• Andrew Woodruff

Playing Big; Find The Diamonds In The Rough

Twitter: @ff_awwoodruff33

Recently, I saw a fantastic thread on Twitter discussing players who came in as taller prospects among the wide receiver class. @DynastySflex broke it down in a recent thread.

In summary, it summed up to showing these taller receivers who hit the following metrics showed a 67% chance of hitting as at least a WR2 season in their career but also gave a 54.2% chance of finishing top 12 or even a 37.5% of being top 5.

Those are huge thresholds clearings with potential so I went through this class to see what guys maybe had a chance to meet the criteria needed to live up to this expectation set up. I included the image below to highlight our fourteen receivers who met the height condition. From there, I include the other factors mentioned for us to break down together.

First up the following conditions were needed: 1st or 2nd round draft capital, a college dominator rating of 29.5+%, a BMI of 26.35 or more, a yards dominator rating of more than 20%, and lastly a forty time of 4.60 or less. Now the one we can not account for currently is draft capital so my focus was more on the others. With the BMI part, I did not get in close detail of hundredths place so any prospect with a 26.3 BMI or higher was considered a hit since weight can fluctuate upwards of 5 pounds each day based on several factors.

I moved our current hits pending capital up to the top. Right at the top is two guys I am very happy to see as I am very interested in both these players. First off is Terrace Marshall JR from LSU who I believe is a very high candidate for being a late 1st to early 2nd round prospect. He learned beside two elite guys and still managed to show he has the profile that proves he is capable of playing well at the next level. His analytical profile on the Dashboard also backs that up too.

We see he hits the majority of the categories I look at for the success of next-level receivers. Note even closer the context of how far off he was on the ones he failed. His second year he played with elite guys and was left as the third man up. That lowered his market share of when we see most other receivers take that step up as a pivotal force. That also affected his other two fail categories with the yards per route run literally 0.01 of a yard off. Enjoy the discount of a guy you can take at the end of the 1st or even early 2nd this draft.

Next up is the other young man I believe is a candidate to meet our threshold of draft capital with Seth Williams from Auburn. I am not worried about his speed as he shows in so many different other categories that he can be useful in the NFL. My main worry with him is developing him into a better run blocker. Speed is overrated some, but you see again that he hits more than just what the threshold requires on Dashboard.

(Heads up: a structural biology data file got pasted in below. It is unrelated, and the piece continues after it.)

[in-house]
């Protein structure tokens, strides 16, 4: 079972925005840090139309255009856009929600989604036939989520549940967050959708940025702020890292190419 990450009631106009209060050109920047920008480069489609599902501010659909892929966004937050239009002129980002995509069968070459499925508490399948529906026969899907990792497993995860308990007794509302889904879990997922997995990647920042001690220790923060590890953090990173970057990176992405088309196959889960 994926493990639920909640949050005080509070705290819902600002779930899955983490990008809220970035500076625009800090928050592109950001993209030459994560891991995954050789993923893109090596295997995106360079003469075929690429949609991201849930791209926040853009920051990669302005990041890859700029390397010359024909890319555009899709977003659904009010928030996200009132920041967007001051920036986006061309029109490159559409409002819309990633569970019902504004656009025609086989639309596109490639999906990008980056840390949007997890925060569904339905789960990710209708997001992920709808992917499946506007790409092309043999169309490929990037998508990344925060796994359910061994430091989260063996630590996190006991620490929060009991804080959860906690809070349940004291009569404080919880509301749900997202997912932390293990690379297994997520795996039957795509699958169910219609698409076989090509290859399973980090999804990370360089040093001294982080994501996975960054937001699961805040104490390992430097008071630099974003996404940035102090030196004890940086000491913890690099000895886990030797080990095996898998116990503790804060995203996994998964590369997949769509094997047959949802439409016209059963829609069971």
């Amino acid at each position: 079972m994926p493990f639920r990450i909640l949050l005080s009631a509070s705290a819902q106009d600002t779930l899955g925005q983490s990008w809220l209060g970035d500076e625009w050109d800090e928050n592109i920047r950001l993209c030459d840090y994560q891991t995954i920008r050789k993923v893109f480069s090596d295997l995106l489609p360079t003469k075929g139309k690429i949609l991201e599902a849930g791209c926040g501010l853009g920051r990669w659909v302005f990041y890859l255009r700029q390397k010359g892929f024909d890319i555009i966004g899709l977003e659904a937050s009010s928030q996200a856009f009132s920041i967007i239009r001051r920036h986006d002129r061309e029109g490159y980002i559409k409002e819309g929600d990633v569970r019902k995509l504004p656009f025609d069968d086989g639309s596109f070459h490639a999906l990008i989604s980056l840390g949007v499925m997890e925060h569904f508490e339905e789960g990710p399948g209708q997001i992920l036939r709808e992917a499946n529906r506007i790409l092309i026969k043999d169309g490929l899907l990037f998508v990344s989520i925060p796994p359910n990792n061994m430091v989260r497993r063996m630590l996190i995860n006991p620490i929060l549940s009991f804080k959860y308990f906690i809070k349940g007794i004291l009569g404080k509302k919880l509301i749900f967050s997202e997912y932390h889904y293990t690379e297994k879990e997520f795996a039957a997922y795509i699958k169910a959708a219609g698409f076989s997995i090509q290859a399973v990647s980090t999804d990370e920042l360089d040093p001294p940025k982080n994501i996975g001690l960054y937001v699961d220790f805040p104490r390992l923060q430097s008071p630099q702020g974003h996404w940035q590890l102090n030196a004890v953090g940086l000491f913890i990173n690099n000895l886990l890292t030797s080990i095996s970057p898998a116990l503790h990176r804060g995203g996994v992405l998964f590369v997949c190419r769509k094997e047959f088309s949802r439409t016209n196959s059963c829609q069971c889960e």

This prospect literally has met everything I see guys want their WRs to have to go into the NFL. And the dashboard even acknowledges that Day 2 capital includes an extra round. There is hate on this dude and part of the reason is recency bias. His QB situation took a major step back in 2020 and so he was not able to quite take up the next step they wanted. Even still he had almost a third of the total yardage and four of the TWELVE touchdown passes thrown all season. I repeat, the offense as a whole was 90th in scoring points per game and had the 4th highest rated strength of schedule season. Take that discount and lock in Seth Williams somewhere in the mid to late 2nd since I typically have seen him going around 3.04 of most rookie mocks before the draft.

The next two are dark horses who hit most of the metrics, but I do expect them to not get the necessary capital. I am hesitant on Jonathan Adams JR. as it took until his final year for us to see that explosion of performance. I recently mentioned in episode nine of the Fantasy Scouts Podcast that the track record is not great for four plus-year receivers who get 1st or 2nd round draft capital when talking about Toney and Devonta Smith. Adams JR will unlikely get that capital and fall even lower. But I can see the intrigue for late flyers or waiver wire priority selections. Similar issue with Fehoko on draft capital along with his age where he was much older than most of his competition since he took a two-year missionary trip before coming to college and playing three years.

The next three guys all failed one current category with Sage Surratt and Jhamon Ausbon both running slow and Tamorrion Terry missing the BMI standard. Of those three, Terry definitely has the highest ceiling as a few pounds added could put him into the above tier. He does also carry a lot of risks which is why he is currently a round 3 prospect. I know Surratt was dominant as well so I am curious to see what the NFL does with him now to decide whether he ends up being a late-round flyer. Same for Ausbon.

Now for everyone else. The only one I may consider based on just the analytical part is probably Michigan’s Nico Collins. We know Michigan sucks at using their offensive talent and he had a similar situation as Terry with his weight. But do not overreach on him. For the rest, I would not consider more than a late rookie 4th or 5th IF the NFL decides to take a shot on them by early day 3. This was a fun time so I hope you enjoyed it; I will add two others shortly in the future for our medium-sized and shorter receivers on what may be some separating tiers based on the analytics side.